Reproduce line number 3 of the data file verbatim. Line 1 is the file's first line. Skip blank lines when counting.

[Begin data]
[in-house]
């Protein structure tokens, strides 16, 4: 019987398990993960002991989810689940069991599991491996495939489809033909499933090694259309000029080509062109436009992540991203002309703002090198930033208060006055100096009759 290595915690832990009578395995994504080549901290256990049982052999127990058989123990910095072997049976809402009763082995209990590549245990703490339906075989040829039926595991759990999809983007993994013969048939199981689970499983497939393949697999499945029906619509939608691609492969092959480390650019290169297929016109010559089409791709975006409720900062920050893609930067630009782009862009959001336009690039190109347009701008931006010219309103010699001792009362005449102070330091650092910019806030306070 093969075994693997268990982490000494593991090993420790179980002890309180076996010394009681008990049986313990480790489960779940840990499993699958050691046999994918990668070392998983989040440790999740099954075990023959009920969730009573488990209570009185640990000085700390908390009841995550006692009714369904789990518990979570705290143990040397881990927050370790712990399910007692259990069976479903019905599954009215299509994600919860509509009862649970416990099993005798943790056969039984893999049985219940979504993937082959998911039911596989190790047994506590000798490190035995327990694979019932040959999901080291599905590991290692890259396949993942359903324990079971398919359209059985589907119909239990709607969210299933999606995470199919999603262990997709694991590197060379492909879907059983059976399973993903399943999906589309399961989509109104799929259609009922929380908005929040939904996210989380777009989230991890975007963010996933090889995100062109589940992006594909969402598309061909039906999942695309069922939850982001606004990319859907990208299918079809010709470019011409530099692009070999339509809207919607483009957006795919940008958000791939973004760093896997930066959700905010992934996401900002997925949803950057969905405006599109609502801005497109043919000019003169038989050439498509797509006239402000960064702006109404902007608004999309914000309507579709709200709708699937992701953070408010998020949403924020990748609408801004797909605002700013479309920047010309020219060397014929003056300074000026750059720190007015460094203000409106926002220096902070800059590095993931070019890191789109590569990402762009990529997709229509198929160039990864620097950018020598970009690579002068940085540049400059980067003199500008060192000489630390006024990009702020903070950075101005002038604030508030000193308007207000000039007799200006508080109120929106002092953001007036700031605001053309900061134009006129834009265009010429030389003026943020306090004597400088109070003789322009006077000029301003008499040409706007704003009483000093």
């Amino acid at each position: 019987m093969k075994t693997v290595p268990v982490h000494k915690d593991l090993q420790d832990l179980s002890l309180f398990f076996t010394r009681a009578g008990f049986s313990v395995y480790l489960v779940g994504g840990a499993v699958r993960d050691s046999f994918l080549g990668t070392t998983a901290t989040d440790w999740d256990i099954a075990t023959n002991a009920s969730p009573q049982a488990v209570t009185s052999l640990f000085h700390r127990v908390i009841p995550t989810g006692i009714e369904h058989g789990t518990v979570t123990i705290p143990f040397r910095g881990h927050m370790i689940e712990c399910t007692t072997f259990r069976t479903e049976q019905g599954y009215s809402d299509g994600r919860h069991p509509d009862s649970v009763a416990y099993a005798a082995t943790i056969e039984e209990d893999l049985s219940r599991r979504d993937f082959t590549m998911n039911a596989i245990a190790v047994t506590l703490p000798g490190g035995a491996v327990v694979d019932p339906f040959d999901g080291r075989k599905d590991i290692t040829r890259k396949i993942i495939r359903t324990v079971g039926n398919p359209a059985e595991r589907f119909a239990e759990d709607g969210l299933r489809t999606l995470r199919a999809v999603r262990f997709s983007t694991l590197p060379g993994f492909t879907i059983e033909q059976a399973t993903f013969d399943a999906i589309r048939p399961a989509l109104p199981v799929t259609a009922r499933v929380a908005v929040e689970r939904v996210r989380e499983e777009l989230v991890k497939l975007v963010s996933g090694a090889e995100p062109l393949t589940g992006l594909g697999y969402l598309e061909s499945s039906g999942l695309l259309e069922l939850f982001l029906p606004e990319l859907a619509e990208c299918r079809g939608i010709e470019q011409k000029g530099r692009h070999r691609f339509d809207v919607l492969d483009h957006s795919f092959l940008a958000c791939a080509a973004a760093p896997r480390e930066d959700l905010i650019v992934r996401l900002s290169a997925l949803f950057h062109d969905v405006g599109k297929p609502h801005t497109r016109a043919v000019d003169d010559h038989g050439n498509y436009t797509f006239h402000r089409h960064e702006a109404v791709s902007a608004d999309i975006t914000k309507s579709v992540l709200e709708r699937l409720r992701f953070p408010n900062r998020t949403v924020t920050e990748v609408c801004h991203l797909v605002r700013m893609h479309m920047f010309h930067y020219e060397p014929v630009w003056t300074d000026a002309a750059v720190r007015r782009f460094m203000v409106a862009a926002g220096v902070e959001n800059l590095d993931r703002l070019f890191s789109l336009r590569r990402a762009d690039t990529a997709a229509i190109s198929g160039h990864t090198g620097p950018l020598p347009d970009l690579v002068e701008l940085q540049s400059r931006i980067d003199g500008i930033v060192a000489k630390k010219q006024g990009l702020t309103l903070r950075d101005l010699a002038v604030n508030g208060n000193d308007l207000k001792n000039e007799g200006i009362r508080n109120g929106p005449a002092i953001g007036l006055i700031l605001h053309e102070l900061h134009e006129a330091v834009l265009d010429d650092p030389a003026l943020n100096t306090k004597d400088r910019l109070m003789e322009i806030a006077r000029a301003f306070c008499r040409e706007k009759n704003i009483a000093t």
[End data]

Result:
């Amino acid at each position: 019987m093969k075994t693997v290595p268990v982490h000494k915690d593991l090993q420790d832990l179980s002890l309180f398990f076996t010394r009681a009578g008990f049986s313990v395995y480790l489960v779940g994504g840990a499993v699958r993960d050691s046999f994918l080549g990668t070392t998983a901290t989040d440790w999740d256990i099954a075990t023959n002991a009920s969730p009573q049982a488990v209570t009185s052999l640990f000085h700390r127990v908390i009841p995550t989810g006692i009714e369904h058989g789990t518990v979570t123990i705290p143990f040397r910095g881990h927050m370790i689940e712990c399910t007692t072997f259990r069976t479903e049976q019905g599954y009215s809402d299509g994600r919860h069991p509509d009862s649970v009763a416990y099993a005798a082995t943790i056969e039984e209990d893999l049985s219940r599991r979504d993937f082959t590549m998911n039911a596989i245990a190790v047994t506590l703490p000798g490190g035995a491996v327990v694979d019932p339906f040959d999901g080291r075989k599905d590991i290692t040829r890259k396949i993942i495939r359903t324990v079971g039926n398919p359209a059985e595991r589907f119909a239990e759990d709607g969210l299933r489809t999606l995470r199919a999809v999603r262990f997709s983007t694991l590197p060379g993994f492909t879907i059983e033909q059976a399973t993903f013969d399943a999906i589309r048939p399961a989509l109104p199981v799929t259609a009922r499933v929380a908005v929040e689970r939904v996210r989380e499983e777009l989230v991890k497939l975007v963010s996933g090694a090889e995100p062109l393949t589940g992006l594909g697999y969402l598309e061909s499945s039906g999942l695309l259309e069922l939850f982001l029906p606004e990319l859907a619509e990208c299918r079809g939608i010709e470019q011409k000029g530099r692009h070999r691609f339509d809207v919607l492969d483009h957006s795919f092959l940008a958000c791939a080509a973004a760093p896997r480390e930066d959700l905010i650019v992934r996401l900002s290169a997925l949803f950057h062109d969905v405006g599109k297929p609502h801005t497109r016109a043919v000019d003169d010559h038989g050439n498509y436009t797509f006239h402000r089409h960064e702006a109404v791709s902007a608004d999309i975006t914000k309507s579709v992540l709200e709708r699937l409720r992701f953070p408010n900062r998020t949403v924020t920050e990748v609408c801004h991203l797909v605002r700013m893609h479309m920047f010309h930067y020219e060397p014929v630009w003056t300074d000026a002309a750059v720190r007015r782009f460094m203000v409106a862009a926002g220096v902070e959001n800059l590095d993931r703002l070019f890191s789109l336009r590569r990402a762009d690039t990529a997709a229509i190109s198929g160039h990864t090198g620097p950018l020598p347009d970009l690579v002068e701008l940085q540049s400059r931006i980067d003199g500008i930033v060192a000489k630390k010219q006024g990009l702020t309103l903070r950075d101005l010699a002038v604030n508030g208060n000193d308007l207000k001792n000039e007799g200006i009362r508080n109120g929106p005449a002092i953001g007036l006055i700031l605001h053309e102070l900061h134009e006129a330091v834009l265009d010429d650092p030389a003026l943020n100096t306090k004597d400088r910019l109070m003789e322009i806030a006077r000029a301003f306070c008499r040409e706007k009759n704003i009483a000093t």